WESNET: Meet the nerds helping women experiencing technology-facilitated abuse

Karen Bentley, National Director of WESNET and WESNET Technology Safety Specialists Sarah Biordi (left) and Susan Swain (right)

Trigger warning: Domestic and family violence content.

One-in-three Australian women have experienced physical violence, and one-in-six sexual violence. On average, one woman every week is murdered in Australia at the hands of her partner or ex-partner.

Domestic abuse experts are warning that the adverse impacts of the COVID-19 pandemic on women’s safety are only just beginning to be felt in Australia. As isolation restrictions begin to ease, the risks for women with abusive partners or family members will remain heightened for months and potentially years.

We meet the women at WESNET helping women tackle technology-related abuse.

What is technology-facilitated abuse?

Not all abuse is physical. Many abusers are now using technology as a way to control and have power over their victims. Domestic violence support workers have found up to 98% of their clients are experiencing some form of technology-facilitated abuse. There is emerging evidence to suggest that when domestic violence goes technological, women experience heightened levels of fear, and there is no escape. Even if they leave, the technology means it still feels like the abuser is with them 24/7.

Common abuse tactics include controlling or breaking the woman’s phone, abusive and threatening messages and phone calls, hacking social media, accessing online banking and email accounts, and non-consensual image sharing. To monitor a woman’s location and activities an abuser might hack her devices or accounts, install tracking apps, or give his children devices or toys with inbuilt covert listening or tracking apps which he controls. When this happens many women feel they have to get off technology.

Getting off technology is not the answer. Women already lag behind men in their use of technology. The Australian Digital-Inclusion index shows that young women 14-24 are already less digitally included than males of the same age, and the gap widens with each older age cohort. This technological disadvantage, combined with the fact that Australian women are nearly three times more likely than men to experience violence from an intimate partner, in an issue that needs to be addressed as a matter of urgency.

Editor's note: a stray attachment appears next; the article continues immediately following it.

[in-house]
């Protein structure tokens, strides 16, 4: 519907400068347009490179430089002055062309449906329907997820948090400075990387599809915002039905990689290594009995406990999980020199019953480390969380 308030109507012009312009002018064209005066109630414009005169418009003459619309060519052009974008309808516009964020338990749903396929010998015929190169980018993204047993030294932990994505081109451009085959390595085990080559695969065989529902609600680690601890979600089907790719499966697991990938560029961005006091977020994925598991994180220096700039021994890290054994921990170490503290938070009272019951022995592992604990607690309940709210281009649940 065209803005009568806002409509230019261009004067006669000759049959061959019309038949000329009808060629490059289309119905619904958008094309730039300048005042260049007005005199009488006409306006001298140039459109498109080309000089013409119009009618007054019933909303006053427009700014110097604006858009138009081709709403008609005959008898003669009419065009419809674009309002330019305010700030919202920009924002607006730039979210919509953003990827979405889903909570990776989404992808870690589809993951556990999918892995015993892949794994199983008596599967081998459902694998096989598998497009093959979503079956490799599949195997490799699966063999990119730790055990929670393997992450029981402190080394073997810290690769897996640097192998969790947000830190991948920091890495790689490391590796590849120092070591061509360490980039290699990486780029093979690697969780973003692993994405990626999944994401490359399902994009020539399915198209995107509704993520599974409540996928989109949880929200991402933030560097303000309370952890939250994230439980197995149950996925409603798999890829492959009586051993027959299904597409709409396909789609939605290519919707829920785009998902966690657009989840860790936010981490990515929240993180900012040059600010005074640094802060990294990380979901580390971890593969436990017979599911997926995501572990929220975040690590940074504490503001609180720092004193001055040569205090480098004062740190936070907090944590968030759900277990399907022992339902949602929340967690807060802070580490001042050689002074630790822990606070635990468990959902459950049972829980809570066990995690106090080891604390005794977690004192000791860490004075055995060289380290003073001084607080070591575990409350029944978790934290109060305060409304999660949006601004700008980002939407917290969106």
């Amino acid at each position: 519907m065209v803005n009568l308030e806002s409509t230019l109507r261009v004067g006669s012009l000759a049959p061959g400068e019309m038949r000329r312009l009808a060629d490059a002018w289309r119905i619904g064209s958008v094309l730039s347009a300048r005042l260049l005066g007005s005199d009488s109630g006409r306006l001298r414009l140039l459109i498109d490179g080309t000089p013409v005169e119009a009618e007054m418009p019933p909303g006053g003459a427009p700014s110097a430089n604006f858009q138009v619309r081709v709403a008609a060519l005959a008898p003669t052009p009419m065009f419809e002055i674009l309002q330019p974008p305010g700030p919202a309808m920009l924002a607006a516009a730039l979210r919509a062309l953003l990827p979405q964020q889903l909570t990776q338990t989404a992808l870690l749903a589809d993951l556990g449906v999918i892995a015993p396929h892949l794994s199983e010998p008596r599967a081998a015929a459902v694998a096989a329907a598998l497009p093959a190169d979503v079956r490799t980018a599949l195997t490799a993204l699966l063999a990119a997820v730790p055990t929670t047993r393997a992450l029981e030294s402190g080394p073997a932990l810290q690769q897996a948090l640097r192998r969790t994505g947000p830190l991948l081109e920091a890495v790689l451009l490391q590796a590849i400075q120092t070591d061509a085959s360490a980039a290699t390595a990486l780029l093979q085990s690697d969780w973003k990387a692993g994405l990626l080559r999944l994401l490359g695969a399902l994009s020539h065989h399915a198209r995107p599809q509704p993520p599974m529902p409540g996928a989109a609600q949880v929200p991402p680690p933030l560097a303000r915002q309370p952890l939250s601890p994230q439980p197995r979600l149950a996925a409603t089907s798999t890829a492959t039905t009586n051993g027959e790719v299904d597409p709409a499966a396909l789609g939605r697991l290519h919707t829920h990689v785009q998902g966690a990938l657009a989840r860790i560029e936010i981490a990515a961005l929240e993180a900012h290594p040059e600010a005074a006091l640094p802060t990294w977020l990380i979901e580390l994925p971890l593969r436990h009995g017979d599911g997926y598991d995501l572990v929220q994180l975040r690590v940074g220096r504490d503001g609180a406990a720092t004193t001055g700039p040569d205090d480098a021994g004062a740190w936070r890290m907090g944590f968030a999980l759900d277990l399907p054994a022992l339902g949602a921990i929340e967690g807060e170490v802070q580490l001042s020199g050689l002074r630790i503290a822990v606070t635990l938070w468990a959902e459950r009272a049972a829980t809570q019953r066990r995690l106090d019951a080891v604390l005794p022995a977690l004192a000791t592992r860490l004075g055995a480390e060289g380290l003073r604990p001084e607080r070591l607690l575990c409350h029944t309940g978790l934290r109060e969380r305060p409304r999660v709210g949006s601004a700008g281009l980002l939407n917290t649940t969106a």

What is WESNET doing to help?

WESNET is the peak body representing Australia’s domestic and family violence services. Its team are the ‘tech nerds’ of the sector, working at the intersection between technology and violence against women. WESNET works towards interrupting a perpetrator’s ability to control and abuse, by training domestic violence workers in how to recognise tech abuse, and how to integrate tech safety into each client’s personal risk and safety plan. WESNET’s practitioner and client resources can be accessed at techsafety.org.au.

A new phone can be a lifesaving tool for a woman escaping violence, ensuring she can safely remain in contact with support services, and providing her with the privacy and security to maintain her safety. In partnership with Telstra, who donate more than 7000 phones  phones a year, WESNET trains and supports domestic and family violence workers across Australia, to safely distribute phones to women and children at risk. Federal funding for the program ceases in March 2021. If you’re interested in supporting the program, donate here.

WESNET also works with technology companies to help them make their products and services safer, reducing the risk of unintentionally compromising the safety and privacy of victim-survivors.

Joanne’s story

Joanne and her 3 children had experienced severe domestic violence and she had been forced to move house and replace her mobile phone several times. But each time, it was only a matter of days before her abuser found her again. And each time he would call her on her new phone just to let her know. Joanne felt so unsafe she avoided turning her phone on.

Joanne’s support worker gave her a Telstra Safe Connections phone and worked with her to identify how the perpetrator was locating her. They reviewed her online accounts and took measures to prevent her abusive ex from accessing her information. They set up a new Google account, and enhanced the privacy and safety settings on her phone. Since then, Joanne has received no calls from the perpetrator, and he hasn’t found her again. Joanne expressed it was the first time she had felt safe in many years.

If you or someone you know needs support about sexual assault or domestic and family violence please ring or visit 1800RESPECT for 24/7 counselling support. 

You can read more about WESNET here.